First, a robust military capability is essential both to threaten — and if need be — use hard power and as a signal of commitment to friends. Allies and foes alike measure if we are willing to sacrifice for national security. During President Bill Clinton’s tenure, we used surgical air power to bring an end to genocide and ensure Europe would remain whole and free. Thanks to his predecessors he had air power to accomplish these aims. Obama former Defense Secretary Leon Panetta is once again warning not to hack away at the Pentagon budget. (“While the temporary two-year budget deal in Congress provided some short-term stability, it failed to repair the extensive damage to readiness. There is simply no slack left in the system if the U.S. must respond to another crisis abroad. In a troubled world, both our friends and our enemies will take note if we reduce our military readiness. No one questions the capability of our troops, our weaponry or our technology. What they do question is whether our democracy can function effectively to ensure our strength.”)
Second, we will need to strengthen alliances and build up partnerships with democracies like Japan, India and South Korea. In Europe NATO must be strengthened and enhanced. As former ambassador to the United Nations John Bolton wrote, it’s the only game in town.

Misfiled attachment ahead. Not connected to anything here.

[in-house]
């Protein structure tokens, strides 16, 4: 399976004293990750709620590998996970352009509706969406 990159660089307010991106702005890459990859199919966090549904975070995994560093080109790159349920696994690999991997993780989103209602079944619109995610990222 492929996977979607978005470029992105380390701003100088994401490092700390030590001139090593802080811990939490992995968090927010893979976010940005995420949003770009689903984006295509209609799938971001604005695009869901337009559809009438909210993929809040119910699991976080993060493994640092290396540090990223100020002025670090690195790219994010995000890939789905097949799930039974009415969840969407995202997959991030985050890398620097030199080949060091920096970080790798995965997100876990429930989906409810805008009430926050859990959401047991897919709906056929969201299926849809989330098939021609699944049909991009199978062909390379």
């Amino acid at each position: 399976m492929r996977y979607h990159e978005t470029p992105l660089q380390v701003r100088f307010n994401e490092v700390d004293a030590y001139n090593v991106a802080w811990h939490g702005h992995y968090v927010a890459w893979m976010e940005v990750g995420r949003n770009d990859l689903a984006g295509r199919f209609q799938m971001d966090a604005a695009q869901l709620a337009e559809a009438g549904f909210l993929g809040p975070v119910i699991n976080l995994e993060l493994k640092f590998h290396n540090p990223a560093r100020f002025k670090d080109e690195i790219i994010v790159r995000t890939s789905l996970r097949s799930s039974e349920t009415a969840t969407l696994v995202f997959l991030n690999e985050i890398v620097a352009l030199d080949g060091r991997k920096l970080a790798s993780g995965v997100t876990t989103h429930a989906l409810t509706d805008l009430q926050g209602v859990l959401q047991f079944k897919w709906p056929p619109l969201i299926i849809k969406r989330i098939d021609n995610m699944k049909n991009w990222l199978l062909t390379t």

Third, it is essential to use economic tools (trade, investment, aid) to further our interests. We can, for example, strengthen allies’ security forces that are on the front lines in combating common enemies; encourage market economic development and improve civil institutions in weak states (like Libya); and push wavering allies in the direction of expanding freedom. Like all applications of U.S. power our economic tools should be applied purposefully to further our goals.
Fourth, we must bolster free people and deliver candid criticism of repressive regimes. Both are essential both in living up to our own ideals and in helping to secure allies. At a Wall Street Journal discussion Sen. Ted Cruz (R-Tex.) explained this well:
Mr. Cruz called on the White House to be “an outspoken voice for freedom” even though he said “no reasonable person wants to see direct military conflict with Russia.” “There’s a big difference between that and believing that America should not be an outspoken voice for freedom for example I think we should be far more outspoken supporting what is going on in Venezuela,” Mr. Cruz said. “I think there is a voice for freedom that the American people understand and respect the power of the United States’ leadership in the world.”
In the Cold War we deployed Radio Free Europe, economic support for Asian, South and Central American and European countries threatened by Communism, military assistance for freedom fighters and continually spoke out on behalf of dissidents. None of that led to war with the Soviet Union; it did enhance America’s image, save a number of countries from going into the Soviet orbit, and help freedom seeking people fight for themselves. As we begin to think about how to reconstruct a viable foreign policy after Obama, we should be buoyed by the presence of Republicans and Democrats capable of formulating a foreign policy worthy of the world’s only superpower. The question is whether they have the will and courage to do so.